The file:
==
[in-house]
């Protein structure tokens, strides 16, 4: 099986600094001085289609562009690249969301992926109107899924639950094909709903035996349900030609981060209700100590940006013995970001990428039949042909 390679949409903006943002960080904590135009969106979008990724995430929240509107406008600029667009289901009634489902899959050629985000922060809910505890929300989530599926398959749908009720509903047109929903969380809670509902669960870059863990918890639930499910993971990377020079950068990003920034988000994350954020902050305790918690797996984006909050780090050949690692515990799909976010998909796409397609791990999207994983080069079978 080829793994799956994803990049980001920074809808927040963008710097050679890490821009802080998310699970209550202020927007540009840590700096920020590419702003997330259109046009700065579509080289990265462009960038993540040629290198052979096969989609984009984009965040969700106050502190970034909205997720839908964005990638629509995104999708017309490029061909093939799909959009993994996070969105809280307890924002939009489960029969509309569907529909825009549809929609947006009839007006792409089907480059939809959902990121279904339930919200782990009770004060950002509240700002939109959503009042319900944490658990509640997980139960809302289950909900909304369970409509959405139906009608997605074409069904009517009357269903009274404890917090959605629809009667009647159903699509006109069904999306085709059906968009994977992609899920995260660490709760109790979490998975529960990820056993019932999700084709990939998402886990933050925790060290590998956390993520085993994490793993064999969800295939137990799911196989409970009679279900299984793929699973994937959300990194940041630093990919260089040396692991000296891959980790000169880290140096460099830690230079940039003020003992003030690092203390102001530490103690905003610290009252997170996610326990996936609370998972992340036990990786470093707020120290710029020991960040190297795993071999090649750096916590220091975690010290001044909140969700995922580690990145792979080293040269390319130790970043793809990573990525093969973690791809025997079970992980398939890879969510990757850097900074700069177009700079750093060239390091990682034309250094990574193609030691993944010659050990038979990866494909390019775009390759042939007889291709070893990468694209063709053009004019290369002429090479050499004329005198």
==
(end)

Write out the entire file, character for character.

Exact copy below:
[in-house]
């Protein structure tokens, strides 16, 4: 099986600094001085289609562009690249969301992926109107899924639950094909709903035996349900030609981060209700100590940006013995970001990428039949042909 390679949409903006943002960080904590135009969106979008990724995430929240509107406008600029667009289901009634489902899959050629985000922060809910505890929300989530599926398959749908009720509903047109929903969380809670509902669960870059863990918890639930499910993971990377020079950068990003920034988000994350954020902050305790918690797996984006909050780090050949690692515990799909976010998909796409397609791990999207994983080069079978 080829793994799956994803990049980001920074809808927040963008710097050679890490821009802080998310699970209550202020927007540009840590700096920020590419702003997330259109046009700065579509080289990265462009960038993540040629290198052979096969989609984009984009965040969700106050502190970034909205997720839908964005990638629509995104999708017309490029061909093939799909959009993994996070969105809280307890924002939009489960029969509309569907529909825009549809929609947006009839007006792409089907480059939809959902990121279904339930919200782990009770004060950002509240700002939109959503009042319900944490658990509640997980139960809302289950909900909304369970409509959405139906009608997605074409069904009517009357269903009274404890917090959605629809009667009647159903699509006109069904999306085709059906968009994977992609899920995260660490709760109790979490998975529960990820056993019932999700084709990939998402886990933050925790060290590998956390993520085993994490793993064999969800295939137990799911196989409970009679279900299984793929699973994937959300990194940041630093990919260089040396692991000296891959980790000169880290140096460099830690230079940039003020003992003030690092203390102001530490103690905003610290009252997170996610326990996936609370998972992340036990990786470093707020120290710029020991960040190297795993071999090649750096916590220091975690010290001044909140969700995922580690990145792979080293040269390319130790970043793809990573990525093969973690791809025997079970992980398939890879969510990757850097900074700069177009700079750093060239390091990682034309250094990574193609030691993944010659050990038979990866494909390019775009390759042939007889291709070893990468694209063709053009004019290369002429090479050499004329005198």